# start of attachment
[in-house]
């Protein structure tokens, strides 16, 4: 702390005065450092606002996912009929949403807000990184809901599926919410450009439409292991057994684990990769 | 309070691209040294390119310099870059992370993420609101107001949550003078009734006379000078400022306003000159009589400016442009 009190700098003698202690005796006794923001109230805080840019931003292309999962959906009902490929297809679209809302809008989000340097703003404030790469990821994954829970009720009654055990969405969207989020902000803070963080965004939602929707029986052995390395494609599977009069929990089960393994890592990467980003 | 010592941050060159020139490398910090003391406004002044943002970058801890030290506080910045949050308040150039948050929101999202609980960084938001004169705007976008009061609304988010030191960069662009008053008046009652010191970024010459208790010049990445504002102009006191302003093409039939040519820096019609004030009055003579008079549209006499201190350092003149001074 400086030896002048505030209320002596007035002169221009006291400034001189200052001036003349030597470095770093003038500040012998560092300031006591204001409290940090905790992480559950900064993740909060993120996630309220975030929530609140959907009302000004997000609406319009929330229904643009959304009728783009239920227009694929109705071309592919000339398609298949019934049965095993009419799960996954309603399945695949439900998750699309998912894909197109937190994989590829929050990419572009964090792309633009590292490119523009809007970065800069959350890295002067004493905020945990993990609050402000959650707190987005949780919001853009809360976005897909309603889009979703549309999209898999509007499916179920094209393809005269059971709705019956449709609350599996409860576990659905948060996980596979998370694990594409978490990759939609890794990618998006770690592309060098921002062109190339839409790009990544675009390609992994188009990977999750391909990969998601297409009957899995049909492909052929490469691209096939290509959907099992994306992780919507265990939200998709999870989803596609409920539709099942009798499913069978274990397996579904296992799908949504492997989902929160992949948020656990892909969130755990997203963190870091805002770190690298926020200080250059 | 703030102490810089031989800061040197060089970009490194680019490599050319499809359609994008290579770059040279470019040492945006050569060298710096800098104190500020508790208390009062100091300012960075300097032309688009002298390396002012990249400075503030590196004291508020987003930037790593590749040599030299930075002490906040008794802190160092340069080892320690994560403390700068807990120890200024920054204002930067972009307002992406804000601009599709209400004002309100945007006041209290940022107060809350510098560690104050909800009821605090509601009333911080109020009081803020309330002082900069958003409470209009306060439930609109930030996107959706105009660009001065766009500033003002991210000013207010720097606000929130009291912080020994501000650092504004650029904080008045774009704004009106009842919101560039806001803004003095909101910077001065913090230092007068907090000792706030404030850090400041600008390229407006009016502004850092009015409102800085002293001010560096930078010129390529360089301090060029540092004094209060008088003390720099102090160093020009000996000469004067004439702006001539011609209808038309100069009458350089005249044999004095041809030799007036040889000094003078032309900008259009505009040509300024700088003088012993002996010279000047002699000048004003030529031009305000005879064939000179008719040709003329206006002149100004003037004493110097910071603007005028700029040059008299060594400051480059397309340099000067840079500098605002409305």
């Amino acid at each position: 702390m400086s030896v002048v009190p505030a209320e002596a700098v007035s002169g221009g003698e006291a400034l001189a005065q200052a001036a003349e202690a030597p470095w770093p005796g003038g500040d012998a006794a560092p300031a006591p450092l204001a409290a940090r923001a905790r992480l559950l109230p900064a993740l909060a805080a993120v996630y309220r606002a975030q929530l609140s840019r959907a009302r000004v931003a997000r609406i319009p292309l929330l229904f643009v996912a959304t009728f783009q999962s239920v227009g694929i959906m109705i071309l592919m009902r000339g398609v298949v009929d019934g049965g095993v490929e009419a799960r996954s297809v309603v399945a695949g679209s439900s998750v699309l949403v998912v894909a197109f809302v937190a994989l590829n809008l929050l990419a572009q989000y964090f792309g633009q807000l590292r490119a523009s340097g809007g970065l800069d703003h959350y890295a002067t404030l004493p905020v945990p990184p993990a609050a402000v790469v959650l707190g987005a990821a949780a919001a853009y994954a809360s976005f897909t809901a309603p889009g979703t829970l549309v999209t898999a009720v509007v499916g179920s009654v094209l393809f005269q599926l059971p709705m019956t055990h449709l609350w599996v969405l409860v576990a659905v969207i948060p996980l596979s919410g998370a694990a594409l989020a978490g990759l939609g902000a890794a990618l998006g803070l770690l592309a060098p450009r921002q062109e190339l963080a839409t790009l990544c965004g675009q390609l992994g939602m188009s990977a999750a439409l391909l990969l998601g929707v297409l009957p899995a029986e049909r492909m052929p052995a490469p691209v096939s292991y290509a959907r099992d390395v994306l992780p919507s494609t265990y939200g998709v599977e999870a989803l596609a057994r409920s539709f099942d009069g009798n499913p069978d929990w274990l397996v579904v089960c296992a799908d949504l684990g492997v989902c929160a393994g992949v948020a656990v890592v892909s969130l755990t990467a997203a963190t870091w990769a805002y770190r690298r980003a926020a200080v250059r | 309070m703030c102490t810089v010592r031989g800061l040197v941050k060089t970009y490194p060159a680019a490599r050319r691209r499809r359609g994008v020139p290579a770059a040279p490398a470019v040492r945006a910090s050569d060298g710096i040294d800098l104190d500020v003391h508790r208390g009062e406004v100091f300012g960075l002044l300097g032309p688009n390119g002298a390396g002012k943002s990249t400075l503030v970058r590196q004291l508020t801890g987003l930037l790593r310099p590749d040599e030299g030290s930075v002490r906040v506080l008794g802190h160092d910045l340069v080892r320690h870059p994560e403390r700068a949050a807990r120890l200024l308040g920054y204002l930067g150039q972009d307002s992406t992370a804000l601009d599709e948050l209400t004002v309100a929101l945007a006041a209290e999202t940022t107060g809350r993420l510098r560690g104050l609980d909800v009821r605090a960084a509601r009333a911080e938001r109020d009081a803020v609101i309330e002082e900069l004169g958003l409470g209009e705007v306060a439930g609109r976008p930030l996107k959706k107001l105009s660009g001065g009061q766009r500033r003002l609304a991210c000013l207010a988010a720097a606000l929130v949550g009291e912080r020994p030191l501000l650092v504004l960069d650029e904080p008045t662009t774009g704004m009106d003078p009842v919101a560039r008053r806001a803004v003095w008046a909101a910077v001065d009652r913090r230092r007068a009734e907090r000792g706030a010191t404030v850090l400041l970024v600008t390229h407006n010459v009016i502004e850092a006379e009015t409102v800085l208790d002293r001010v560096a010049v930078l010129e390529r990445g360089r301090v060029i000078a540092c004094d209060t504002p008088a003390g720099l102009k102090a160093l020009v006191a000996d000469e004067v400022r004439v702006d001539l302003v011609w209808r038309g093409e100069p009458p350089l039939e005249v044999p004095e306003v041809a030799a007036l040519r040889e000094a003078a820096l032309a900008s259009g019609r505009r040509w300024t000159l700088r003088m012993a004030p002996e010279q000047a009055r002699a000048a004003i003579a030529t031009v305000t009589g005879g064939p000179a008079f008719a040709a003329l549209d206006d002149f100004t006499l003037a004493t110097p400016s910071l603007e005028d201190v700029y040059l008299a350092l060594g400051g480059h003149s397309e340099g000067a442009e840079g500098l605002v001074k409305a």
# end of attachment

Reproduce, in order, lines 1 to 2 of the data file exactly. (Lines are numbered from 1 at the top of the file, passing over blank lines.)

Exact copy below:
[in-house]
């Protein structure tokens, strides 16, 4: 702390005065450092606002996912009929949403807000990184809901599926919410450009439409292991057994684990990769 | 309070691209040294390119310099870059992370993420609101107001949550003078009734006379000078400022306003000159009589400016442009 009190700098003698202690005796006794923001109230805080840019931003292309999962959906009902490929297809679209809302809008989000340097703003404030790469990821994954829970009720009654055990969405969207989020902000803070963080965004939602929707029986052995390395494609599977009069929990089960393994890592990467980003 | 010592941050060159020139490398910090003391406004002044943002970058801890030290506080910045949050308040150039948050929101999202609980960084938001004169705007976008009061609304988010030191960069662009008053008046009652010191970024010459208790010049990445504002102009006191302003093409039939040519820096019609004030009055003579008079549209006499201190350092003149001074 400086030896002048505030209320002596007035002169221009006291400034001189200052001036003349030597470095770093003038500040012998560092300031006591204001409290940090905790992480559950900064993740909060993120996630309220975030929530609140959907009302000004997000609406319009929330229904643009959304009728783009239920227009694929109705071309592919000339398609298949019934049965095993009419799960996954309603399945695949439900998750699309998912894909197109937190994989590829929050990419572009964090792309633009590292490119523009809007970065800069959350890295002067004493905020945990993990609050402000959650707190987005949780919001853009809360976005897909309603889009979703549309999209898999509007499916179920094209393809005269059971709705019956449709609350599996409860576990659905948060996980596979998370694990594409978490990759939609890794990618998006770690592309060098921002062109190339839409790009990544675009390609992994188009990977999750391909990969998601297409009957899995049909492909052929490469691209096939290509959907099992994306992780919507265990939200998709999870989803596609409920539709099942009798499913069978274990397996579904296992799908949504492997989902929160992949948020656990892909969130755990997203963190870091805002770190690298926020200080250059 | 703030102490810089031989800061040197060089970009490194680019490599050319499809359609994008290579770059040279470019040492945006050569060298710096800098104190500020508790208390009062100091300012960075300097032309688009002298390396002012990249400075503030590196004291508020987003930037790593590749040599030299930075002490906040008794802190160092340069080892320690994560403390700068807990120890200024920054204002930067972009307002992406804000601009599709209400004002309100945007006041209290940022107060809350510098560690104050909800009821605090509601009333911080109020009081803020309330002082900069958003409470209009306060439930609109930030996107959706105009660009001065766009500033003002991210000013207010720097606000929130009291912080020994501000650092504004650029904080008045774009704004009106009842919101560039806001803004003095909101910077001065913090230092007068907090000792706030404030850090400041600008390229407006009016502004850092009015409102800085002293001010560096930078010129390529360089301090060029540092004094209060008088003390720099102090160093020009000996000469004067004439702006001539011609209808038309100069009458350089005249044999004095041809030799007036040889000094003078032309900008259009505009040509300024700088003088012993002996010279000047002699000048004003030529031009305000005879064939000179008719040709003329206006002149100004003037004493110097910071603007005028700029040059008299060594400051480059397309340099000067840079500098605002409305």